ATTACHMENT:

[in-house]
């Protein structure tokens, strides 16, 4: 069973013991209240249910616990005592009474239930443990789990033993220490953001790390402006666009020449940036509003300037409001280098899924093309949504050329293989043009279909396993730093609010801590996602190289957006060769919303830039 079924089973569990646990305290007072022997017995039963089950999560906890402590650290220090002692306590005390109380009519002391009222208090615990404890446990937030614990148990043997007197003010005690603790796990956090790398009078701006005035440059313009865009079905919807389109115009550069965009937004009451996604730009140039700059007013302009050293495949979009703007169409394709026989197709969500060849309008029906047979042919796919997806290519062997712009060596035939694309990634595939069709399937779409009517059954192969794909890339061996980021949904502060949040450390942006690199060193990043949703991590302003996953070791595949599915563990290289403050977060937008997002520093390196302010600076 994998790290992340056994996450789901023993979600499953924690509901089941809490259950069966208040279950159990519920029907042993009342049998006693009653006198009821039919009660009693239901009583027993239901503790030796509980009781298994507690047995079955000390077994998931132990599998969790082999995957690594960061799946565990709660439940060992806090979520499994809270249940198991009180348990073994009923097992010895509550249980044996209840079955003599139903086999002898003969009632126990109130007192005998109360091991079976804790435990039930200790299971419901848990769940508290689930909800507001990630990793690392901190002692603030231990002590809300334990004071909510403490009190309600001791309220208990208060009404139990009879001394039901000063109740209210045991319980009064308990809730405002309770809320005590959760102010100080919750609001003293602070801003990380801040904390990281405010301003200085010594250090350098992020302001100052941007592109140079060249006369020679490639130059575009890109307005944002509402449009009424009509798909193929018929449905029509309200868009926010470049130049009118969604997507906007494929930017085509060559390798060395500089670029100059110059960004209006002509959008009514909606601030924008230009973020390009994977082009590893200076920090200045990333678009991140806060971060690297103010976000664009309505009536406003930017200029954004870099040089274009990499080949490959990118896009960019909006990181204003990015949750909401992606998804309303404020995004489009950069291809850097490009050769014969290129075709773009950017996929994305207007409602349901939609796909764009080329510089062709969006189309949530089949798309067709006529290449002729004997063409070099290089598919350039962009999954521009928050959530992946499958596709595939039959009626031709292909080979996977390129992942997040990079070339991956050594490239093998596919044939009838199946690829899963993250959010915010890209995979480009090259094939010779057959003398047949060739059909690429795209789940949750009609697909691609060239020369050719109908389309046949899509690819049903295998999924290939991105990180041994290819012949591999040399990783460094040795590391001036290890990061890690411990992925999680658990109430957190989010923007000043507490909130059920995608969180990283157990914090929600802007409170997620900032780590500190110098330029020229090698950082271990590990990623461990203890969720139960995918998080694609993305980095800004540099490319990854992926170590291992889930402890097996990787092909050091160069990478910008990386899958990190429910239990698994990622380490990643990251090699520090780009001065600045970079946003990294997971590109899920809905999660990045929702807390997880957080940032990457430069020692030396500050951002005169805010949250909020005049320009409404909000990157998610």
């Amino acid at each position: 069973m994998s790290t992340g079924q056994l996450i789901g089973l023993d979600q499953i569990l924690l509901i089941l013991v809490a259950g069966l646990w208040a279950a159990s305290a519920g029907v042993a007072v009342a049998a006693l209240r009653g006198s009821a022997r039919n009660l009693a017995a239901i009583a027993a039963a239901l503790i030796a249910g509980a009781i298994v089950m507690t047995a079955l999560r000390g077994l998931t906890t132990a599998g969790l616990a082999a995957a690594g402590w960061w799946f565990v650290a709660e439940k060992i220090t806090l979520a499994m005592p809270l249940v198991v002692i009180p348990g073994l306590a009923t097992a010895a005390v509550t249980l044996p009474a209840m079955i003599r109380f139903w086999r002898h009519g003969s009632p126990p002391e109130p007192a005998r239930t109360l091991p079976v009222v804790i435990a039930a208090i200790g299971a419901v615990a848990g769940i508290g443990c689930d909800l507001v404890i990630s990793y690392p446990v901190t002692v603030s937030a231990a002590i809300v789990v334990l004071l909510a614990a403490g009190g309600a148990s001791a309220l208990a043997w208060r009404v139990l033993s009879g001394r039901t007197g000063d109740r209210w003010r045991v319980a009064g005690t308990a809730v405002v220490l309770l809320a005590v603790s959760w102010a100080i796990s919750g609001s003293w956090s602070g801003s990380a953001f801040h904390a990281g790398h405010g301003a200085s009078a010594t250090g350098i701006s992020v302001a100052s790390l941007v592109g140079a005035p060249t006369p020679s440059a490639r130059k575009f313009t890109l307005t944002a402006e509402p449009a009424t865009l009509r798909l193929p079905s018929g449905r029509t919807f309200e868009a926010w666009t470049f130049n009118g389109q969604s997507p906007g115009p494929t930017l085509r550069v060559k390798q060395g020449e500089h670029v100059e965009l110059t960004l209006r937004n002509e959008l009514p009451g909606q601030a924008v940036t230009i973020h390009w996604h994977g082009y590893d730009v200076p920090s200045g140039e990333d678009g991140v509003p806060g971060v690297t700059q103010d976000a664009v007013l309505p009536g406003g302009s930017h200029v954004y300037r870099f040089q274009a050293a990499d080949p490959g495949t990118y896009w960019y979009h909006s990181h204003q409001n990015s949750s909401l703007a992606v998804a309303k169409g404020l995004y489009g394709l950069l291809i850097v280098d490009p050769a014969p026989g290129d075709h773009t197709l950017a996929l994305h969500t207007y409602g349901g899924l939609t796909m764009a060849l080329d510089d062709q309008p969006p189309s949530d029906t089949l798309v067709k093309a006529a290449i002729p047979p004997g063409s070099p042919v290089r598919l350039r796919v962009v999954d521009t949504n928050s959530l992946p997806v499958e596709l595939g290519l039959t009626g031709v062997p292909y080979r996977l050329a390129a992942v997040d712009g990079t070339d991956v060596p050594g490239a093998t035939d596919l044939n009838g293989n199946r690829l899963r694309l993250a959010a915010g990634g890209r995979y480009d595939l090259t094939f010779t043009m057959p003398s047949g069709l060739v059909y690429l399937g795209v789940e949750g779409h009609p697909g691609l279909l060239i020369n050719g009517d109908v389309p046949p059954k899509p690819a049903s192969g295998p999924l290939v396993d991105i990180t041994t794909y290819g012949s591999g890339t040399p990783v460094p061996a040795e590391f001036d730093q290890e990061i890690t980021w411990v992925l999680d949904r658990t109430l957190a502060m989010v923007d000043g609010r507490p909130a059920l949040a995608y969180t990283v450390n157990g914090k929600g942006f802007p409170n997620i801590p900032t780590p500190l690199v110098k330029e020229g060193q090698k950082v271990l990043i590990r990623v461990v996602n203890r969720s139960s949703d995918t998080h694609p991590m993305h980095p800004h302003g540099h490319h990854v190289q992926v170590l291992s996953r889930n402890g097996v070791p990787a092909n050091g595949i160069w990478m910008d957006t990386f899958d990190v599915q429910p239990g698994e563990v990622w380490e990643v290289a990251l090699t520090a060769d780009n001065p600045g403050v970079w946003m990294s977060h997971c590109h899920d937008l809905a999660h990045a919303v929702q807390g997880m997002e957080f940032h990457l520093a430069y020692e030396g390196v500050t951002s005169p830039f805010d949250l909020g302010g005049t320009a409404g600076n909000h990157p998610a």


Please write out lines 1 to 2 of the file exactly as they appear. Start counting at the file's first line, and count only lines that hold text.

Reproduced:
[in-house]
């Protein structure tokens, strides 16, 4: 069973013991209240249910616990005592009474239930443990789990033993220490953001790390402006666009020449940036509003300037409001280098899924093309949504050329293989043009279909396993730093609010801590996602190289957006060769919303830039 079924089973569990646990305290007072022997017995039963089950999560906890402590650290220090002692306590005390109380009519002391009222208090615990404890446990937030614990148990043997007197003010005690603790796990956090790398009078701006005035440059313009865009079905919807389109115009550069965009937004009451996604730009140039700059007013302009050293495949979009703007169409394709026989197709969500060849309008029906047979042919796919997806290519062997712009060596035939694309990634595939069709399937779409009517059954192969794909890339061996980021949904502060949040450390942006690199060193990043949703991590302003996953070791595949599915563990290289403050977060937008997002520093390196302010600076 994998790290992340056994996450789901023993979600499953924690509901089941809490259950069966208040279950159990519920029907042993009342049998006693009653006198009821039919009660009693239901009583027993239901503790030796509980009781298994507690047995079955000390077994998931132990599998969790082999995957690594960061799946565990709660439940060992806090979520499994809270249940198991009180348990073994009923097992010895509550249980044996209840079955003599139903086999002898003969009632126990109130007192005998109360091991079976804790435990039930200790299971419901848990769940508290689930909800507001990630990793690392901190002692603030231990002590809300334990004071909510403490009190309600001791309220208990208060009404139990009879001394039901000063109740209210045991319980009064308990809730405002309770809320005590959760102010100080919750609001003293602070801003990380801040904390990281405010301003200085010594250090350098992020302001100052941007592109140079060249006369020679490639130059575009890109307005944002509402449009009424009509798909193929018929449905029509309200868009926010470049130049009118969604997507906007494929930017085509060559390798060395500089670029100059110059960004209006002509959008009514909606601030924008230009973020390009994977082009590893200076920090200045990333678009991140806060971060690297103010976000664009309505009536406003930017200029954004870099040089274009990499080949490959990118896009960019909006990181204003990015949750909401992606998804309303404020995004489009950069291809850097490009050769014969290129075709773009950017996929994305207007409602349901939609796909764009080329510089062709969006189309949530089949798309067709006529290449002729004997063409070099290089598919350039962009999954521009928050959530992946499958596709595939039959009626031709292909080979996977390129992942997040990079070339991956050594490239093998596919044939009838199946690829899963993250959010915010890209995979480009090259094939010779057959003398047949060739059909690429795209789940949750009609697909691609060239020369050719109908389309046949899509690819049903295998999924290939991105990180041994290819012949591999040399990783460094040795590391001036290890990061890690411990992925999680658990109430957190989010923007000043507490909130059920995608969180990283157990914090929600802007409170997620900032780590500190110098330029020229090698950082271990590990990623461990203890969720139960995918998080694609993305980095800004540099490319990854992926170590291992889930402890097996990787092909050091160069990478910008990386899958990190429910239990698994990622380490990643990251090699520090780009001065600045970079946003990294997971590109899920809905999660990045929702807390997880957080940032990457430069020692030396500050951002005169805010949250909020005049320009409404909000990157998610």